By Ari Blatt
The hike up the mountain had been steep, and arduous, and screed. Fine scree underfoot on the lone flat saddle and more gradual slopes created gardens of wildflowers: gardens of lupine and verbena and paintbrush and heather and aster and penstemon and anemone. But scree of any grain size on the steeps left nothing to hold onto besides the assurance that nothing is secure, that it is best to learn to move with the pulse of the mountain, to understand that one step forward could mean nothing and everything at once, that one step contained the entirety of a world and all its possibilities.
The girl noticed how each step left its imprint in the scree, a little inverted cone, like the volcano’s shape upside down. The boy was preoccupied by other things. He had his watch on to track. Moving time. Distance per time. Elevation over distance. Heartbeat. His pulse ran at a different pace than the pulse of the mountain. He ran ahead of the girl on the way up from the saddle, and she alternated being angry with him, worrying for his ankles on the loose scree, and focusing on her next step forward.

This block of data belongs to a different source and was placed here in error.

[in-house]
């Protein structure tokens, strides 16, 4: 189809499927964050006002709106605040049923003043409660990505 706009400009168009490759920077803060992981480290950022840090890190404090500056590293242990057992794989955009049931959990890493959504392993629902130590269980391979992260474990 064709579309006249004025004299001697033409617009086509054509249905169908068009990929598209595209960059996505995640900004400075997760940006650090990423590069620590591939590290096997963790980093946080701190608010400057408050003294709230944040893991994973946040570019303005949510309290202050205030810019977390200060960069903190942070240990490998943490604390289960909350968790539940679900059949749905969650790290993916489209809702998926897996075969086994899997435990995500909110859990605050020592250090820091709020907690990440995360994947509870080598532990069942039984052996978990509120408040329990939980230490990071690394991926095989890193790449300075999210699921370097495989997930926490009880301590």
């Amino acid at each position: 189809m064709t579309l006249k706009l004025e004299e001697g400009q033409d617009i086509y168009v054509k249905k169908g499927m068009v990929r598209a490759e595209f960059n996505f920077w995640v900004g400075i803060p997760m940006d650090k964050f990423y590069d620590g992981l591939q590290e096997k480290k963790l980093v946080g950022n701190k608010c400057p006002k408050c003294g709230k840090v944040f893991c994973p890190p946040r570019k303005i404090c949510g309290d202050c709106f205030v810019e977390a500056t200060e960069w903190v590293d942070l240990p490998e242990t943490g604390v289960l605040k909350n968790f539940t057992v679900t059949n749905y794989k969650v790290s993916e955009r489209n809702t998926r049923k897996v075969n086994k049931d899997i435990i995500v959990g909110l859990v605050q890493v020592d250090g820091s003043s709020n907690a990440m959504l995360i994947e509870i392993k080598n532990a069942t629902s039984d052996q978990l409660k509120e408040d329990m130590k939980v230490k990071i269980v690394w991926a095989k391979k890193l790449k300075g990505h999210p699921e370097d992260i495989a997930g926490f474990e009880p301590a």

They rejoined at the summit and altitude made it impossible to hold any resentment. Altitude and the view, and the cool thin air tickling skin, the whole world a light kiss cooing them to peck each other now and then between bites of sack lunch. The world they knew splayed out below them as if they were perched over the map. They could stay there forever but knew they couldn’t. The reflection off the rivers and roofs and the roadways called them to their home down below.
“Is it okay if I run again?” The boy asked before they headed down the scree, and his face was so alive the girl would never wish an ounce away from him. “Sure,” she said. “I’ll meet you at the lake.” They agreed. The girl returned her focus to each step, for on the decline especially was each step a whole world—her whole world in her body.
So focused was she that she would not be able to describe each step from the summit to the lake. Her arrival surprised her. There it was, the solid turquoise waters she’d passed by on her way up, glacier and snowmelt feeding the waters from above, and a hundreds-of-feet-tall pile of scree keeping the waters secure from the call of gravity on the downslope side. Or trapping them, she briefly thought. It surprised her. Either way, she saw the boy lounging on a bank along the moraine with his bare feet in the water. Maybe it was her shadow from above that prompted him to look up, pound his chest like a gorilla and caw like a raven to her, then promptly swan dive into the water. She laughed at him, began down to the lake to join him.